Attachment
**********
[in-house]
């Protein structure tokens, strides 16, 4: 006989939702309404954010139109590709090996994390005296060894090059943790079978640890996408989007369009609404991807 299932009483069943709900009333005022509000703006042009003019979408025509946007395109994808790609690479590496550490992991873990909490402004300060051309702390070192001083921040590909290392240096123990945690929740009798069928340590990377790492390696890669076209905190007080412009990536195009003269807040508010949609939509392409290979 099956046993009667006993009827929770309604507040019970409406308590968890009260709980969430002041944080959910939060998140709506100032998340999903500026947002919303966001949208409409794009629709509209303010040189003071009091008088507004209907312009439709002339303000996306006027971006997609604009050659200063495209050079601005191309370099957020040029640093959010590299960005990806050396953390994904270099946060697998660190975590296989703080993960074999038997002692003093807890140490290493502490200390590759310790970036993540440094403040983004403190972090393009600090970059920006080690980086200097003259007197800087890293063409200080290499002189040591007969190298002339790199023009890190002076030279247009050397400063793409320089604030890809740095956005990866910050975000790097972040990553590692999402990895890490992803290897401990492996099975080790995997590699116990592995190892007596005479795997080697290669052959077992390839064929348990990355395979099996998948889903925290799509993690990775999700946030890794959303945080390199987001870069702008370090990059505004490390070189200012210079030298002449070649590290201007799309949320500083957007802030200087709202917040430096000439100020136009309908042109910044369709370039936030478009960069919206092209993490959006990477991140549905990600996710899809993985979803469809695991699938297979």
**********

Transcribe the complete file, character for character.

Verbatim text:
[in-house]
């Protein structure tokens, strides 16, 4: 006989939702309404954010139109590709090996994390005296060894090059943790079978640890996408989007369009609404991807 299932009483069943709900009333005022509000703006042009003019979408025509946007395109994808790609690479590496550490992991873990909490402004300060051309702390070192001083921040590909290392240096123990945690929740009798069928340590990377790492390696890669076209905190007080412009990536195009003269807040508010949609939509392409290979 099956046993009667006993009827929770309604507040019970409406308590968890009260709980969430002041944080959910939060998140709506100032998340999903500026947002919303966001949208409409794009629709509209303010040189003071009091008088507004209907312009439709002339303000996306006027971006997609604009050659200063495209050079601005191309370099957020040029640093959010590299960005990806050396953390994904270099946060697998660190975590296989703080993960074999038997002692003093807890140490290493502490200390590759310790970036993540440094403040983004403190972090393009600090970059920006080690980086200097003259007197800087890293063409200080290499002189040591007969190298002339790199023009890190002076030279247009050397400063793409320089604030890809740095956005990866910050975000790097972040990553590692999402990895890490992803290897401990492996099975080790995997590699116990592995190892007596005479795997080697290669052959077992390839064929348990990355395979099996998948889903925290799509993690990775999700946030890794959303945080390199987001870069702008370090990059505004490390070189200012210079030298002449070649590290201007799309949320500083957007802030200087709202917040430096000439100020136009309908042109910044369709370039936030478009960069919206092209993490959006990477991140549905990600996710899809993985979803469809695991699938297979």